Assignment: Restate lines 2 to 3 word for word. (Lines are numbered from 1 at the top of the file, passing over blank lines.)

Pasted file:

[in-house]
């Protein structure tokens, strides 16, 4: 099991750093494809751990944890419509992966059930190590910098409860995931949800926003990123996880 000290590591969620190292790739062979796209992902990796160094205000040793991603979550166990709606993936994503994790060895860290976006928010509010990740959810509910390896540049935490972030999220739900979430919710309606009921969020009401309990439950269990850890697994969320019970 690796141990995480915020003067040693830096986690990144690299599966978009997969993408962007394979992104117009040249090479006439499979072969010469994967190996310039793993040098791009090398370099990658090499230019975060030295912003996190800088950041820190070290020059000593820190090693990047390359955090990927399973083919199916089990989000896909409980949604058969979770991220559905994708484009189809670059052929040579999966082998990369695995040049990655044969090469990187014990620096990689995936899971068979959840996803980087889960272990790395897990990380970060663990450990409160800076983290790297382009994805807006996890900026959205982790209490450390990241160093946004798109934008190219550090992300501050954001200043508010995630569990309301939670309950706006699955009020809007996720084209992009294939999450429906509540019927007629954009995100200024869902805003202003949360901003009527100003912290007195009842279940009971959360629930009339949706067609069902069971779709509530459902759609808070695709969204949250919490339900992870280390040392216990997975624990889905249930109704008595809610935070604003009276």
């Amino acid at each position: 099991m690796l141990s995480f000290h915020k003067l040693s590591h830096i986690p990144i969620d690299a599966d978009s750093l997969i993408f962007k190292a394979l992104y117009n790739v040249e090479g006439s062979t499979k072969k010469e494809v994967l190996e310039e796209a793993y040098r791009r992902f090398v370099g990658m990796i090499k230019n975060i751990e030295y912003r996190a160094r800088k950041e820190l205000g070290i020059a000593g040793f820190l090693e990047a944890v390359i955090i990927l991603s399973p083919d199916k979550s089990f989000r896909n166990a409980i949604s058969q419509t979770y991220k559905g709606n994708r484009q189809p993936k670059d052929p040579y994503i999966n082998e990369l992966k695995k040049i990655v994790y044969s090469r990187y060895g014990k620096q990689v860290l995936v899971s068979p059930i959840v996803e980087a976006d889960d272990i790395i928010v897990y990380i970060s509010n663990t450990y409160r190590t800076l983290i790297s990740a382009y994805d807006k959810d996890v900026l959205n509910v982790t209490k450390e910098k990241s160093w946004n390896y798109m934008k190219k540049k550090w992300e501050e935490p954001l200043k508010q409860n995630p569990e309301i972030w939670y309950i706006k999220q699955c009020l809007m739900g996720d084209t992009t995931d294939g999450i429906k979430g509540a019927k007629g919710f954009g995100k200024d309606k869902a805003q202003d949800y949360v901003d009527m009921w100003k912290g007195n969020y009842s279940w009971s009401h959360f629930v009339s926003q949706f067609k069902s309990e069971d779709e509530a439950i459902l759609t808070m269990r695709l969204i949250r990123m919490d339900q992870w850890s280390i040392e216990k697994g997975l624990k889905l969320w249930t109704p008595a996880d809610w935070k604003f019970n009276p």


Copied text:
């Protein structure tokens, strides 16, 4: 099991750093494809751990944890419509992966059930190590910098409860995931949800926003990123996880 000290590591969620190292790739062979796209992902990796160094205000040793991603979550166990709606993936994503994790060895860290976006928010509010990740959810509910390896540049935490972030999220739900979430919710309606009921969020009401309990439950269990850890697994969320019970 690796141990995480915020003067040693830096986690990144690299599966978009997969993408962007394979992104117009040249090479006439499979072969010469994967190996310039793993040098791009090398370099990658090499230019975060030295912003996190800088950041820190070290020059000593820190090693990047390359955090990927399973083919199916089990989000896909409980949604058969979770991220559905994708484009189809670059052929040579999966082998990369695995040049990655044969090469990187014990620096990689995936899971068979959840996803980087889960272990790395897990990380970060663990450990409160800076983290790297382009994805807006996890900026959205982790209490450390990241160093946004798109934008190219550090992300501050954001200043508010995630569990309301939670309950706006699955009020809007996720084209992009294939999450429906509540019927007629954009995100200024869902805003202003949360901003009527100003912290007195009842279940009971959360629930009339949706067609069902069971779709509530459902759609808070695709969204949250919490339900992870280390040392216990997975624990889905249930109704008595809610935070604003009276």
């Amino acid at each position: 099991m690796l141990s995480f000290h915020k003067l040693s590591h830096i986690p990144i969620d690299a599966d978009s750093l997969i993408f962007k190292a394979l992104y117009n790739v040249e090479g006439s062979t499979k072969k010469e494809v994967l190996e310039e796209a793993y040098r791009r992902f090398v370099g990658m990796i090499k230019n975060i751990e030295y912003r996190a160094r800088k950041e820190l205000g070290i020059a000593g040793f820190l090693e990047a944890v390359i955090i990927l991603s399973p083919d199916k979550s089990f989000r896909n166990a409980i949604s058969q419509t979770y991220k559905g709606n994708r484009q189809p993936k670059d052929p040579y994503i999966n082998e990369l992966k695995k040049i990655v994790y044969s090469r990187y060895g014990k620096q990689v860290l995936v899971s068979p059930i959840v996803e980087a976006d889960d272990i790395i928010v897990y990380i970060s509010n663990t450990y409160r190590t800076l983290i790297s990740a382009y994805d807006k959810d996890v900026l959205n509910v982790t209490k450390e910098k990241s160093w946004n390896y798109m934008k190219k540049k550090w992300e501050e935490p954001l200043k508010q409860n995630p569990e309301i972030w939670y309950i706006k999220q699955c009020l809007m739900g996720d084209t992009t995931d294939g999450i429906k979430g509540a019927k007629g919710f954009g995100k200024d309606k869902a805003q202003d949800y949360v901003d009527m009921w100003k912290g007195n969020y009842s279940w009971s009401h959360f629930v009339s926003q949706f067609k069902s309990e069971d779709e509530a439950i459902l759609t808070m269990r695709l969204i949250r990123m919490d339900q992870w850890s280390i040392e216990k697994g997975l624990k889905l969320w249930t109704p008595a996880d809610w935070k604003f019970n009276p």